Toni Morrison, while still working as an editor at Random House, saw her second novel Sula published by Alfred A. Knopf in 1973, amidst the developing second wave of the mainstream women’s movement and the persistence of Vietnam War protests, and during the ebbing years of the Black Arts and Aesthetics Movement era in the United States. If Morrison’s Sula was not directly influenced by the environment of war and political resistance of the 1960s and 1970s, the novel was certainly informed by the social energies generated during this embattled era.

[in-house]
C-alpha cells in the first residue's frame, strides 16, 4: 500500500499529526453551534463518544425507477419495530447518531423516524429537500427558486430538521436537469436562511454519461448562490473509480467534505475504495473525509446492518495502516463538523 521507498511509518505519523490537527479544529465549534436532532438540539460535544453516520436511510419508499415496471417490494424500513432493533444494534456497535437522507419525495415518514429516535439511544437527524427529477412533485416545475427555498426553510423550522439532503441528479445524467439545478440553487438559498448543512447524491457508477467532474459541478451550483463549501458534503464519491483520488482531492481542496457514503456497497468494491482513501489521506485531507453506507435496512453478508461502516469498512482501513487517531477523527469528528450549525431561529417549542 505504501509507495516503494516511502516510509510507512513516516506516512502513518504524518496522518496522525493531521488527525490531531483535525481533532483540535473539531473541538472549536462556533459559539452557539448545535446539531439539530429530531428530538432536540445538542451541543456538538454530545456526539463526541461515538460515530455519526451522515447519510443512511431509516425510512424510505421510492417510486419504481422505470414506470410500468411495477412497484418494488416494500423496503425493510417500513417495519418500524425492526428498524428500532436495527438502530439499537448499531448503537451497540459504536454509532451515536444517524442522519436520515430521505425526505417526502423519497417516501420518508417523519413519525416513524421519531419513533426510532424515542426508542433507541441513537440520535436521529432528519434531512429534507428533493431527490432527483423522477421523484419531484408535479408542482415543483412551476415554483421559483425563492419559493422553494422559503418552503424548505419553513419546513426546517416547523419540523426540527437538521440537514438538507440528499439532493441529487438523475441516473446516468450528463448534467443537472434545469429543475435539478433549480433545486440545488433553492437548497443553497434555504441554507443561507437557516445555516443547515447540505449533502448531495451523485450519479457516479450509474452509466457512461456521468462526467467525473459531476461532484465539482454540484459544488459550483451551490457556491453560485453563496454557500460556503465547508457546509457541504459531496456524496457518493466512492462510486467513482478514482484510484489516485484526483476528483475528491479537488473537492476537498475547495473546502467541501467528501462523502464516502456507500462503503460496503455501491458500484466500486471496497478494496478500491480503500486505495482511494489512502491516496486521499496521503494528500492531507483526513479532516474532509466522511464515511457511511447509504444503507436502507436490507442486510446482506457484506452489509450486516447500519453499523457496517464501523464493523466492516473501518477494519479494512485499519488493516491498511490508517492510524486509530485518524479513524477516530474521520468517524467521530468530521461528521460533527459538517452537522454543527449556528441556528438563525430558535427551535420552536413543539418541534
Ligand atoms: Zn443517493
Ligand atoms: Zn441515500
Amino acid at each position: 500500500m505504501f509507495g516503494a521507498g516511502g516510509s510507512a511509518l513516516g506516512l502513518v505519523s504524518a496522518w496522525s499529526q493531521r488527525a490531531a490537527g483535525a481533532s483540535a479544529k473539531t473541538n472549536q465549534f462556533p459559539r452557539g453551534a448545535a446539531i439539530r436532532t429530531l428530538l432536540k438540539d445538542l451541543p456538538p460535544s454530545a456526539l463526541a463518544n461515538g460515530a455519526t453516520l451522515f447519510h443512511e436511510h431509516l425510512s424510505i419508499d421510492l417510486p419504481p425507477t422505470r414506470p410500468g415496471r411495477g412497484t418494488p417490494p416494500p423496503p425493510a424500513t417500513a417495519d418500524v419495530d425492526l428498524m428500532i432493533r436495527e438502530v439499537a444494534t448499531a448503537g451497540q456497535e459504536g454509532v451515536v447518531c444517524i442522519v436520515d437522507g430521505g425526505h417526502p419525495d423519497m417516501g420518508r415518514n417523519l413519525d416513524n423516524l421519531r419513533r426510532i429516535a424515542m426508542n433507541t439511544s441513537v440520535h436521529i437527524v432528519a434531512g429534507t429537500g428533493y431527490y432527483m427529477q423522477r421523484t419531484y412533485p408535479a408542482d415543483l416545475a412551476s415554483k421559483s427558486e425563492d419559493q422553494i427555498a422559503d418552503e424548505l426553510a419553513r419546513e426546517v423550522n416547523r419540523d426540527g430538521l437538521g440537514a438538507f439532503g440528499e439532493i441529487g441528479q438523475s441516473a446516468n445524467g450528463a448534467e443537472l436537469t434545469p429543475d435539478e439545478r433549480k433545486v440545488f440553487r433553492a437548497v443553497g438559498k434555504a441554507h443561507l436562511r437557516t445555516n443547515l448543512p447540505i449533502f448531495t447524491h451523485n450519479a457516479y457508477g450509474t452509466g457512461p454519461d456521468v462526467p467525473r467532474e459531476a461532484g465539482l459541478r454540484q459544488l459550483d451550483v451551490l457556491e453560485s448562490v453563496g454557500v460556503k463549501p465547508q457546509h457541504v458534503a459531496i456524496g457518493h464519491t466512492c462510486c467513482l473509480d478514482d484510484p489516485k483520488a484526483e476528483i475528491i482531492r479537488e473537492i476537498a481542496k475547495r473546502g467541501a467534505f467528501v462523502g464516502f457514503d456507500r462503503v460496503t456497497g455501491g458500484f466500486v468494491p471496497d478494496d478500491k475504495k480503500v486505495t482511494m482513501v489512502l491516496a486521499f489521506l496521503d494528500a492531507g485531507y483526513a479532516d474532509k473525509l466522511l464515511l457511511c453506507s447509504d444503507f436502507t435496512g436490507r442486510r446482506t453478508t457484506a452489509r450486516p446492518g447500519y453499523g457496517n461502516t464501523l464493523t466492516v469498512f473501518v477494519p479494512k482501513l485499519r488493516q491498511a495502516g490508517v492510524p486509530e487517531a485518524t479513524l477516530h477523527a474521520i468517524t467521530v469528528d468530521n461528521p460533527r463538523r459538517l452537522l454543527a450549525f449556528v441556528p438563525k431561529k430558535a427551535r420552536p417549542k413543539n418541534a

The lives of Morrison’s two main characters, Nel Wright Green and Sula Peace, along with the rich, though dying, culture of their neighbourhood, the B…

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Citation:
Jimoh, A Yemisi. "Sula". The Literary Encyclopedia. First published 11 September 2003
[http://www.litencyc.com/php/sworks.php?rec=true&UID=1799, accessed 02 October 2014.]


Related Groups

  1. African American Fiction